Researchers at Vanderbilt University Medical Center have isolated human antibodies against a type of bird flu that has killed more than 200 people in China since 2012 and which may pose a worldwide pandemic threat.
The antibodies against H7subtype viruses exhibit "remarkable neutralizing potency," and thus may represent a new way to protect people who have been exposed to or infected by avian influenza, they reported today in The Journal of Clinical Investigation.
The research was led by the paper's senior author, James Crowe Jr., M.D., the Ann Scott Carrell Professor and director of the Vanderbilt Vaccine Center. Crowe and his colleagues have developed a method for rapidly producing large quantities of human monoclonal antibodies against specific viral targets.
Monoclonal antibodies are generated by clones of a type of white blood cell that have been fused to myeloma (cancer) cells to form fast-growing "hybridomas." Once produced, these antibodies, like heat-seeking missiles, seek out and destroy their targets.
They're not vaccines, which stimulate the body's own immune defenses against a viral invader. Rather, the antibodies are potential treatments that, when injected, could provide short-term protection to people at risk of exposure. They also could be used as antiviral drugs to treat already infected patients.
Over the past couple of years, the Crowe lab has produced human monoclonal antibodies that can neutralize, or kill, a wide range of potentially lethal viruses, including chikungunya, dengue, Ebola, and its close cousin, Marburg.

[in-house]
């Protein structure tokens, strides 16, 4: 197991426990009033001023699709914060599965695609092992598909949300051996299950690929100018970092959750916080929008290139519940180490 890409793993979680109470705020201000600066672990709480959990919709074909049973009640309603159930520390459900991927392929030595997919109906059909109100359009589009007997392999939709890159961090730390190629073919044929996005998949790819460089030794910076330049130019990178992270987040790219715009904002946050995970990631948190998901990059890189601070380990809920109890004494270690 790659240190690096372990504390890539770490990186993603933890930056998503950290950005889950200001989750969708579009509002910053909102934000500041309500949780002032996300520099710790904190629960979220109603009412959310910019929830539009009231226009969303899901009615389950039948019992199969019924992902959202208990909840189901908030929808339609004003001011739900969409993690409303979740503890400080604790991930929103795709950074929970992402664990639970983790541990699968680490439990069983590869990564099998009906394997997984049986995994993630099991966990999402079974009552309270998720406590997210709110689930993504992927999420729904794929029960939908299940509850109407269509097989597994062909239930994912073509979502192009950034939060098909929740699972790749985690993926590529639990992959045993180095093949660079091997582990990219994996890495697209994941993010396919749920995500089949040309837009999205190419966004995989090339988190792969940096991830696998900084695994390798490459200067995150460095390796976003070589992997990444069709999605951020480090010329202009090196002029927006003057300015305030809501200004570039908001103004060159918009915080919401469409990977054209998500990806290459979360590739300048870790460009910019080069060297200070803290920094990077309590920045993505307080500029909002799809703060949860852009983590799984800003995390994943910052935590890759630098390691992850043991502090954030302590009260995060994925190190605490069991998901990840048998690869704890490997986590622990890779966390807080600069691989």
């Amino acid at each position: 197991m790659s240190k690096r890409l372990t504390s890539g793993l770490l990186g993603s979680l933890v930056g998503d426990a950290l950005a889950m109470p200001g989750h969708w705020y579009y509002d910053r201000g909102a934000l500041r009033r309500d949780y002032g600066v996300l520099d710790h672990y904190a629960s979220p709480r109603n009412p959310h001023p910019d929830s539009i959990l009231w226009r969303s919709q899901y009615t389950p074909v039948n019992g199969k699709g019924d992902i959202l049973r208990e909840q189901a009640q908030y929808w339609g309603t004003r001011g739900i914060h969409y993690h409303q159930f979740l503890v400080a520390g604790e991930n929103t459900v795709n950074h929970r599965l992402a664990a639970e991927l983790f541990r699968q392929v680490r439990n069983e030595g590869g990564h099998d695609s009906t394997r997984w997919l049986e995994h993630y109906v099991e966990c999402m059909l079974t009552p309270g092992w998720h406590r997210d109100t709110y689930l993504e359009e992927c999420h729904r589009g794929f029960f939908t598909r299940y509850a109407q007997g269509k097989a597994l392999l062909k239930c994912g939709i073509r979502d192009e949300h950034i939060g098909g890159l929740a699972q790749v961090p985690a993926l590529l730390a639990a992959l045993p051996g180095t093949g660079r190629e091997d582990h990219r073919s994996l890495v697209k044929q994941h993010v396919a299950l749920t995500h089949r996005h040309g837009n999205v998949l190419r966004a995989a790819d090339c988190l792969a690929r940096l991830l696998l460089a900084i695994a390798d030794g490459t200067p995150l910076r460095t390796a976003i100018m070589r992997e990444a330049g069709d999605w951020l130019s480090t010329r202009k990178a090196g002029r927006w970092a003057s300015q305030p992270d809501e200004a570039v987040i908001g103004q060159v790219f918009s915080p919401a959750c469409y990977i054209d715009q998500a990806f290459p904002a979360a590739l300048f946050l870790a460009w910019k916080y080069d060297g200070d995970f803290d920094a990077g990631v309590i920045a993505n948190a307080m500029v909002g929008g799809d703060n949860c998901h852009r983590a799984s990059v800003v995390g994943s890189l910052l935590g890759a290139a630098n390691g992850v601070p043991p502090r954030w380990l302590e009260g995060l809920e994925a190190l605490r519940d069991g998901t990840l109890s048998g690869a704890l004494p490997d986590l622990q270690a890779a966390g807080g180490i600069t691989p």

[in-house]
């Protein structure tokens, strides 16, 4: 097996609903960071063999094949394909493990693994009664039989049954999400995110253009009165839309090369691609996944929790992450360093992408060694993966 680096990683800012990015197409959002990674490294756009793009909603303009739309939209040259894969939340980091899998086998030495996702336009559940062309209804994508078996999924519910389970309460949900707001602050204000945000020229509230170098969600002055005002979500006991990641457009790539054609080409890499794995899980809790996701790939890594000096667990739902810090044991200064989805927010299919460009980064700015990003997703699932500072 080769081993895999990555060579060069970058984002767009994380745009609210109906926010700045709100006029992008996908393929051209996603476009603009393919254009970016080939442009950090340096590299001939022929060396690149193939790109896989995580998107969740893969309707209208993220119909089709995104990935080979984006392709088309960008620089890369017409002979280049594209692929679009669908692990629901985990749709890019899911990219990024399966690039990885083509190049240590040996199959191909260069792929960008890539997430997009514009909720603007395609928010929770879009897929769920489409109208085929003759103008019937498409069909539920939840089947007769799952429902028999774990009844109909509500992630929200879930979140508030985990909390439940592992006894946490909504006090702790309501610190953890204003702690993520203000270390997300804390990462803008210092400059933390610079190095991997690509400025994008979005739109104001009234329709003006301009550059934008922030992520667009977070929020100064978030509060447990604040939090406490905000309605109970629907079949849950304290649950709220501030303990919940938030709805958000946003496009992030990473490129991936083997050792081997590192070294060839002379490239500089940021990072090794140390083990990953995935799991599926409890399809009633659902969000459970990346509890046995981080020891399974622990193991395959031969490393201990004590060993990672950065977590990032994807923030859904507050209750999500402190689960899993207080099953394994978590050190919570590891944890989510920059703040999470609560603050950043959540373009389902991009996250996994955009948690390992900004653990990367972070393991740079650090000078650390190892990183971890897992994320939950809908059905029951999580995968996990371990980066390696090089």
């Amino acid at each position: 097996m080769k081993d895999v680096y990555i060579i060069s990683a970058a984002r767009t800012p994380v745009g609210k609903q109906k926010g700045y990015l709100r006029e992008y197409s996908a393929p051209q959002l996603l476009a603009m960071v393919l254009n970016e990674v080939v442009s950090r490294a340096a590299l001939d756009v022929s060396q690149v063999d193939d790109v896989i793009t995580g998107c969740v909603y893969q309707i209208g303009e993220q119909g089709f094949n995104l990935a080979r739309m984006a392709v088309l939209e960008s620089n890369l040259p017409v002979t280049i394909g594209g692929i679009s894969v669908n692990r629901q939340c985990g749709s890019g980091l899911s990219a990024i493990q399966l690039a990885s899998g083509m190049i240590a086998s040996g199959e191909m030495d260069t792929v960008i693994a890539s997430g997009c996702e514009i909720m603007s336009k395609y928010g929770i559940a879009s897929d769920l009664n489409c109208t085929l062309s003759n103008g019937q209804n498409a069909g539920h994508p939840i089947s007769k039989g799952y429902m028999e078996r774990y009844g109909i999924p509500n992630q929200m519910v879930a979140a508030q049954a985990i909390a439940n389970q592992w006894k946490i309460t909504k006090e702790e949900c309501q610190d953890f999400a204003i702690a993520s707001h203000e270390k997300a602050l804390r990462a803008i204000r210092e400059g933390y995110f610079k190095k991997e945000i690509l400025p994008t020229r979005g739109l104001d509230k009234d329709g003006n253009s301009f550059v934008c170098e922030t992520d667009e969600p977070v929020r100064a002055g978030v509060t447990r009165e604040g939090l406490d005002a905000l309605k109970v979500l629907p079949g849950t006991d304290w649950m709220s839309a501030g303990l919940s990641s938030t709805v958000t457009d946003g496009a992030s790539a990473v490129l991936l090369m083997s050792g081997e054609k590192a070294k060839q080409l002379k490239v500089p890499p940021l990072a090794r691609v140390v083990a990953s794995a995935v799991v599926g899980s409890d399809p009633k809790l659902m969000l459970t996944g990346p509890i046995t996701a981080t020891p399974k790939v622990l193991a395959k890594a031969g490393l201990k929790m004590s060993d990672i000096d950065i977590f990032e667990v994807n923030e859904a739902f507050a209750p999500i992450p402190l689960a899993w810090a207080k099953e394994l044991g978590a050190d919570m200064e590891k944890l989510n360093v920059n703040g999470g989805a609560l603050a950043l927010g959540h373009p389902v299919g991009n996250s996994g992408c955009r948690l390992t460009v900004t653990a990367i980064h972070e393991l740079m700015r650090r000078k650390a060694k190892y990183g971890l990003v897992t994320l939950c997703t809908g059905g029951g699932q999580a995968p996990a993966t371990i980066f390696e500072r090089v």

In the current study, researchers in the Vanderbilt Vaccine Research Program injected 75 normal volunteers with an experimental bird flu vaccine against influenza subtype A/H7, and then collected antibody-producing white blood cells from them.
Hybridomas were created in the Crowe lab, and the resulting monoclonal antibodies were isolated and then mixed with the viral surface envelope protein that is specific for the H7 bird flu virus. Five of the antibodies were especially potent in binding and inhibiting H7 flu.
Virus replication also was markedly reduced in mice when the most potent of the antibodies was injected before the animals were exposed to an H7 influenza virus.
Natalie Thornburg, Ph.D., a staff scientist in the Crowe lab, was the paper's first author. Other Vanderbilt faculty members who contributed to the study were Kathryn Edwards, M.D., and Buddy Creech, M.D., M.P.H.
Researchers from the Scripps Research Institute, University of California, San Diego, and the Icahn School of Medicine at Mount Sinai in New York also contributed.
The study was supported by the U.S. government grants including National Institutes of Health grant AI106002, contracts HHSN272200900047C and HHSN2720100007C and Department of Defense grant HDTRA1-10-1-0067.